Competence in medicine cannot be achieved by memorizing lectures or textbooks, though this has a role. Students can learn anatomy in a usable way only by dissecting cadavers. They can learn to diagnose and treat disease only by working with sick patients—fitting together histories, physical examinations, and laboratory tests. Then they must think through the various alternative diagnoses, under the supervision of an instructor. They must do this again and again, in school and during internship and residency training. This is the learning by doing that John Dewey, philosopher, educator, and inspirer of the “progressive-education” movement, advocated as the key element in his concept of usable, lasting education.
In the 1920s, dissatisfaction with physicians was widespread. When asked in public-opinion polls how they rated their doctors, many people gave answers like “He seems to know what he is doing. But I can’t talk with him about the things that are bothering me. He looks embarrassed or he asks me a question about something else.”
This discomfort with personal or psychosomatic matters, though these account for more than half the problems for which people consult a physician, was traceable to the rapid development of the basic sciences of medicine—physiology, biochemistry, microbiology, and particularly pathology (the study of diseased tissues)—in the last half of the nineteenth century. The German pathologists, who were leading the crusade for scientific medicine, scorned anything that seemed to them inexact, unprovable, or mushy. Medical schools everywhere fell in line.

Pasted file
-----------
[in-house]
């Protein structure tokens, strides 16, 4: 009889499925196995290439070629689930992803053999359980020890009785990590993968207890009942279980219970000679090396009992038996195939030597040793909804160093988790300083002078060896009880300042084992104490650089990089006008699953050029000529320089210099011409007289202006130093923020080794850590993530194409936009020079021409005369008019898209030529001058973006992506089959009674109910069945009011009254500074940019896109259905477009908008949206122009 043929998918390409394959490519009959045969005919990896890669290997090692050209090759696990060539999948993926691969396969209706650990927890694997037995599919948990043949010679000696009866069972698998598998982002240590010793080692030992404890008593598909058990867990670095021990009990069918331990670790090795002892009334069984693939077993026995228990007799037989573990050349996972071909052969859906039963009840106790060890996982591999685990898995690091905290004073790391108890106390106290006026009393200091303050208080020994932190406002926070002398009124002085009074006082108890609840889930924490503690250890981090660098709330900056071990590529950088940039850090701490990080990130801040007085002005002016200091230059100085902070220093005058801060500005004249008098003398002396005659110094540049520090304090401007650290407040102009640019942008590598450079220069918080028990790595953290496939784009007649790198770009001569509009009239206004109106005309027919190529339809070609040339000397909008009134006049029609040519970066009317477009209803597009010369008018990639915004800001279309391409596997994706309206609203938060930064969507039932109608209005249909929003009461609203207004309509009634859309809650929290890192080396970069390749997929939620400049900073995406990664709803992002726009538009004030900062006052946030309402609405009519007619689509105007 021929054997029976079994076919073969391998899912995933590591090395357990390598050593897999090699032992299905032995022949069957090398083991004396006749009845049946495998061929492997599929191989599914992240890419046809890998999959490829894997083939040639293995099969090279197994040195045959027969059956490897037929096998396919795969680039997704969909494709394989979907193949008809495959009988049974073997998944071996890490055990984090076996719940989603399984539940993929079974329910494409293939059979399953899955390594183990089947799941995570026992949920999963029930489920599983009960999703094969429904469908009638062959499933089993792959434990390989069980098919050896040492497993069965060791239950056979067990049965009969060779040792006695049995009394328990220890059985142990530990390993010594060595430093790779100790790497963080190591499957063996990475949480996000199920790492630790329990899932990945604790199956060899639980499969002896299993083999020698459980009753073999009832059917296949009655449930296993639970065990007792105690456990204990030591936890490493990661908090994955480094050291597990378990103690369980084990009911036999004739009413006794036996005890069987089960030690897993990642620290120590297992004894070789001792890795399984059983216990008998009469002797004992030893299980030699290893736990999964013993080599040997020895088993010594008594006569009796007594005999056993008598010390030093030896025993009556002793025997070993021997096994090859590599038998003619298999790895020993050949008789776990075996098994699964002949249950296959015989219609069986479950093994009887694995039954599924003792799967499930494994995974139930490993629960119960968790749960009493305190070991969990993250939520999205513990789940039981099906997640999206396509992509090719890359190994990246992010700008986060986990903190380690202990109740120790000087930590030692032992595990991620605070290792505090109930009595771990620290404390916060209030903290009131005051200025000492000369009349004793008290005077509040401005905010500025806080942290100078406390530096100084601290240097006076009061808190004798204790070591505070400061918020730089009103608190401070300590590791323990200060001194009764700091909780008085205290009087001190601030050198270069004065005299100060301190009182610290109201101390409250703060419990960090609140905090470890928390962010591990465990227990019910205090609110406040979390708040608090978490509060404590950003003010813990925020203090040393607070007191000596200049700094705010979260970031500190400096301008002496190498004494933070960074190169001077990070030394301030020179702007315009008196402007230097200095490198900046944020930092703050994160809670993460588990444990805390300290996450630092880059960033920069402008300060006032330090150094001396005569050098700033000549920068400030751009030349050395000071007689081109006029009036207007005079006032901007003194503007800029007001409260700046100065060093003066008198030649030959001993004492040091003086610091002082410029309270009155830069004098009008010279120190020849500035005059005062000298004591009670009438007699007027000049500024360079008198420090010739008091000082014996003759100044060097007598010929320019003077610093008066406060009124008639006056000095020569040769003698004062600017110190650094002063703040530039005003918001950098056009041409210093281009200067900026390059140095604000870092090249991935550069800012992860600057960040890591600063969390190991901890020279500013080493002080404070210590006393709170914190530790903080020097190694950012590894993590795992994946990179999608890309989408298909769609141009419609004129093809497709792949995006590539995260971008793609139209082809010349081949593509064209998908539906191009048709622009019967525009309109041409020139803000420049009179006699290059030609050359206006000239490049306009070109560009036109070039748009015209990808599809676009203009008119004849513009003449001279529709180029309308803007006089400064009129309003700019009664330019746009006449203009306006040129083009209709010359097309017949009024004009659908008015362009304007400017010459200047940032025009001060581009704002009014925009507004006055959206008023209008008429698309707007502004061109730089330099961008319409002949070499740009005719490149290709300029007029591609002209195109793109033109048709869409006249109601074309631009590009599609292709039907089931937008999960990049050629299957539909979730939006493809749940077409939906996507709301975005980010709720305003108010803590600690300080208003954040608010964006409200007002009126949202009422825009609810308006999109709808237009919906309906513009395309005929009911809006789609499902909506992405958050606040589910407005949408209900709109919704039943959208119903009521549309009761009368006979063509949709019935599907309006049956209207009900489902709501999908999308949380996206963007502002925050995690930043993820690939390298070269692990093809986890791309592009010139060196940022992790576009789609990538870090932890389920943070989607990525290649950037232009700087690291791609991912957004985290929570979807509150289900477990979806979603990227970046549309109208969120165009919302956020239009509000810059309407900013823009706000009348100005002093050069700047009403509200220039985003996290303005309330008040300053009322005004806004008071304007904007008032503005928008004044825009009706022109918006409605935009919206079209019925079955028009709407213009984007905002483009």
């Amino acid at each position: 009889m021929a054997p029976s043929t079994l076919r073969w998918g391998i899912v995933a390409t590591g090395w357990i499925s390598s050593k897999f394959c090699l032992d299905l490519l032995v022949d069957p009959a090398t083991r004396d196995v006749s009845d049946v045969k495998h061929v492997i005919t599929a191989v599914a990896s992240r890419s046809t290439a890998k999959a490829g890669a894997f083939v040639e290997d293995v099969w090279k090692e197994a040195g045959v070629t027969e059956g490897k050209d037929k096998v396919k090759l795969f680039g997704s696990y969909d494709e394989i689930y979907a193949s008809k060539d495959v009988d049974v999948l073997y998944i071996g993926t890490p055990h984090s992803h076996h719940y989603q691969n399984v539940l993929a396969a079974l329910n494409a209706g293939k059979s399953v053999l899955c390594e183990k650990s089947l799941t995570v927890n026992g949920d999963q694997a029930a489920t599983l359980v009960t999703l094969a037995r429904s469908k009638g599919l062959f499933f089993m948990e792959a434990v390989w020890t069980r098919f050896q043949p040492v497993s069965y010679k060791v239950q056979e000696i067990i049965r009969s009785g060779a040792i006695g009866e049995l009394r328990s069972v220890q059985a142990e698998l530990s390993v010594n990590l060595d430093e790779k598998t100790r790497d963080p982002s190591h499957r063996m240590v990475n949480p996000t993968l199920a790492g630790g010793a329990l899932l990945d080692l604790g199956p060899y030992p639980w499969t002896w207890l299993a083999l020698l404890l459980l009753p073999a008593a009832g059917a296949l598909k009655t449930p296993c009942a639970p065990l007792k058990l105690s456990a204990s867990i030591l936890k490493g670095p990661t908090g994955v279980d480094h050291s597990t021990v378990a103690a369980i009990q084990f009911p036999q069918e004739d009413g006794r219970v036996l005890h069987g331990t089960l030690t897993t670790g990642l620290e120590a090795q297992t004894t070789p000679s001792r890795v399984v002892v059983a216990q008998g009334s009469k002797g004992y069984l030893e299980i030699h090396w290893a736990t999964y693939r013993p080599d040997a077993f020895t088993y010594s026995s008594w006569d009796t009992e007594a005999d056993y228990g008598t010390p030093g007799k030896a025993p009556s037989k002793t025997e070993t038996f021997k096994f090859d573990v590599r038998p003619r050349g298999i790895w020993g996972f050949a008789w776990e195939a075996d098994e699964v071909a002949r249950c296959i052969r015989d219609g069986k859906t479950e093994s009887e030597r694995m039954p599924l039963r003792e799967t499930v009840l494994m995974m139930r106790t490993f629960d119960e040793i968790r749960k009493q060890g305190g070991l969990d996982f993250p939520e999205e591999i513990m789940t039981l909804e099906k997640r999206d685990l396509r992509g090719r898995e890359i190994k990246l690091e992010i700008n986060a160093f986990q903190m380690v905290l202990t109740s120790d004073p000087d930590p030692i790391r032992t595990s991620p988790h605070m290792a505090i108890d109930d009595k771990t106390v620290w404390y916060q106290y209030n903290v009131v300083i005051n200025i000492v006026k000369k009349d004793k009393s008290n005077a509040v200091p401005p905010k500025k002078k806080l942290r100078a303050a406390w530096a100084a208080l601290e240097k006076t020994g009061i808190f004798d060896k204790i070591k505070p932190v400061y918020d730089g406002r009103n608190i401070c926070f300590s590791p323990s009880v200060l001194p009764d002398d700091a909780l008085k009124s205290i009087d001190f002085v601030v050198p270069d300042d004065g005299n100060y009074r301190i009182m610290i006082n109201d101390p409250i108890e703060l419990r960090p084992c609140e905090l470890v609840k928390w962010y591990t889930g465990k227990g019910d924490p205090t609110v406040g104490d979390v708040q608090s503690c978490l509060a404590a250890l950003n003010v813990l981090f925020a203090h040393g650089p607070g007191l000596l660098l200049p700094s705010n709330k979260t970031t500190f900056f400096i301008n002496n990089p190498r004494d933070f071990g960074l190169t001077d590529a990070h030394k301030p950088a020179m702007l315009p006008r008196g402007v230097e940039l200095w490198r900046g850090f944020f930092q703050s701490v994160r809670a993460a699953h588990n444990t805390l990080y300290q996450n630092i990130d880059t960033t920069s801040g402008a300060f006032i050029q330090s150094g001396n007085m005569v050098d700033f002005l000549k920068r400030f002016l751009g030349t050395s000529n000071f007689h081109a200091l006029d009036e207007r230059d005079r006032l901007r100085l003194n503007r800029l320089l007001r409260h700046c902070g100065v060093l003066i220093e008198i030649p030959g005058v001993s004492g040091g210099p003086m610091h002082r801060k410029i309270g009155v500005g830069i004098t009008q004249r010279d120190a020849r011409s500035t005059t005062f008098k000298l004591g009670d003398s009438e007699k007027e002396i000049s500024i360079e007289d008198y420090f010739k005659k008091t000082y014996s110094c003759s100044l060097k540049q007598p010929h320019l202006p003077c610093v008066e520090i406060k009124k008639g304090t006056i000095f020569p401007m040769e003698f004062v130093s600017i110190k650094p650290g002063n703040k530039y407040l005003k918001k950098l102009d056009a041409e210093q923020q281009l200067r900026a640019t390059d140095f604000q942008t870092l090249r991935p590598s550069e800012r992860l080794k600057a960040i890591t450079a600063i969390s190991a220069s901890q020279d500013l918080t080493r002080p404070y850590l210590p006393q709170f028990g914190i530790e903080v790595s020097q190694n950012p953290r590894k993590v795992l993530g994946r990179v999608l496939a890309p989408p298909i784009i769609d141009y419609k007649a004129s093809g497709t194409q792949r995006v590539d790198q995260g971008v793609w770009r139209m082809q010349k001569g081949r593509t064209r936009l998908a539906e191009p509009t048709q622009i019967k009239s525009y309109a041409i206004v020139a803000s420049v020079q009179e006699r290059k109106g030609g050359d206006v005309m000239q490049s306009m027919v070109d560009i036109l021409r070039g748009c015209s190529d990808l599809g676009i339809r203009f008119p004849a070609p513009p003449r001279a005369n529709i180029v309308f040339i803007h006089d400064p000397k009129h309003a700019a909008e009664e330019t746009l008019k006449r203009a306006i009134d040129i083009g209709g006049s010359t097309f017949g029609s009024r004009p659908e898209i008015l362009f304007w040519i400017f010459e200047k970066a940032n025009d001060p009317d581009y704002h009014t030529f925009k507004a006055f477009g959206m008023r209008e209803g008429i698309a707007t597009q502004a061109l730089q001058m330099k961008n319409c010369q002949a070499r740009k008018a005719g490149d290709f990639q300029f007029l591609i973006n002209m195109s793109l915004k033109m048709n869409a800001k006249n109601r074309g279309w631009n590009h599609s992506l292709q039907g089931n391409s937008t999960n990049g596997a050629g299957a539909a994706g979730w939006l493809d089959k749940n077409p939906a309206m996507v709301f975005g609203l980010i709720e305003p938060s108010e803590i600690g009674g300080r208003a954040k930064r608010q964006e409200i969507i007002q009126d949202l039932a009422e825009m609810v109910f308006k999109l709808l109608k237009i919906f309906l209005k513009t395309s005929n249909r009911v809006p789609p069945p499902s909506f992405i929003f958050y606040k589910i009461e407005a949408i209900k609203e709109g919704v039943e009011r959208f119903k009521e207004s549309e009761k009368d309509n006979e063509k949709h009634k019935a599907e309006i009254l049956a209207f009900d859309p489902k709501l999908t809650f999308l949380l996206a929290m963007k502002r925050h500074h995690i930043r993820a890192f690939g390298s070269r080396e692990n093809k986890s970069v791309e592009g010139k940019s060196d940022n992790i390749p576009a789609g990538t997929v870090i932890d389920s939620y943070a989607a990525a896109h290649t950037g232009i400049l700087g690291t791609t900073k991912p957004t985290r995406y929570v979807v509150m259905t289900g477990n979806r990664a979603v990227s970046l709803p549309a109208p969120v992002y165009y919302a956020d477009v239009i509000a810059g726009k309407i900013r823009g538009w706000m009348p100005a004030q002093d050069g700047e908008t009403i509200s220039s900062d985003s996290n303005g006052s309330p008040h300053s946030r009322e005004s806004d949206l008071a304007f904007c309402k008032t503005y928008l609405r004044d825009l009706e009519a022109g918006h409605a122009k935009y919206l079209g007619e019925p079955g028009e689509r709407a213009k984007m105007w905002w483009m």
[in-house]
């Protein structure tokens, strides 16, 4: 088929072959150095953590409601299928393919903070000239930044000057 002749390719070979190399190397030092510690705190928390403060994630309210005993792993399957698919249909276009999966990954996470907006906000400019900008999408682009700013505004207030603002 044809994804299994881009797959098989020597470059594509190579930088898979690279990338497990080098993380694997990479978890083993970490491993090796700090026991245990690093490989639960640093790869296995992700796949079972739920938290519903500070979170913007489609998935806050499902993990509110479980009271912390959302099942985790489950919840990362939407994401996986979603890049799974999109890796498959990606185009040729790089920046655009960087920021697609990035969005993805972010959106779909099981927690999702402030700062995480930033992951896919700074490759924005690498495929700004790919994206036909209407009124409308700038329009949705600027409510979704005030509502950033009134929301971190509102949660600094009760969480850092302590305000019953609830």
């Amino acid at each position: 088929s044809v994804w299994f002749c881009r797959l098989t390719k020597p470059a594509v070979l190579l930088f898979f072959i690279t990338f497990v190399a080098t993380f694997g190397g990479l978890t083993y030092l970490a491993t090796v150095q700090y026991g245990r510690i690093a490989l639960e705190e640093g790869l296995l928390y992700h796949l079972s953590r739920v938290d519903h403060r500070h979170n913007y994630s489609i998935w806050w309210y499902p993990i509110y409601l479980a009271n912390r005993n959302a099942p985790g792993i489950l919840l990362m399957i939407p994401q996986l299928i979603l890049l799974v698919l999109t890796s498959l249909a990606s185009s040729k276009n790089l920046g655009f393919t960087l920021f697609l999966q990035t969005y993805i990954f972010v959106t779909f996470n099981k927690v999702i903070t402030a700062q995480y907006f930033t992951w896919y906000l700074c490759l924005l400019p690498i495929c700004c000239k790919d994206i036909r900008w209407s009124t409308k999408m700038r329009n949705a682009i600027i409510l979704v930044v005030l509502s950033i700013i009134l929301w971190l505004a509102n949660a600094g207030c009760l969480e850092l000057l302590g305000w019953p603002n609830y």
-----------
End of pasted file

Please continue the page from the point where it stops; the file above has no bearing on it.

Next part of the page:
In the 1930s, in response to criticism, medical schools had to call on the members of their often meager departments of psychiatry to teach not only about mental and psychosomatic illnesses but also about human relations and the doctor–patient relationship.
But the psychiatrists found it tough going. Students who had spent two years studying only the basic sciences, without ever seeing a patient, and had been taught by instructors who had chosen careers in these impersonal fields of medicine, had become so desensitized that it was difficult to get them to recognize the feelings of their patients—or the feelings in themselves.
The most effective method I saw for preventing this desensitization was at Case Western Reserve Medical School, where I taught for twelve years. Each student was assigned to one family, from the beginning of the first year, to follow a mother during the last trimester of her pregnancy, stay with her throughout her labor and delivery, and then serve primarily as a pediatrician (in training) for the baby. The students’ sense of responsibility kept them keenly alert, hastened their learning, and intensified their sensitivities.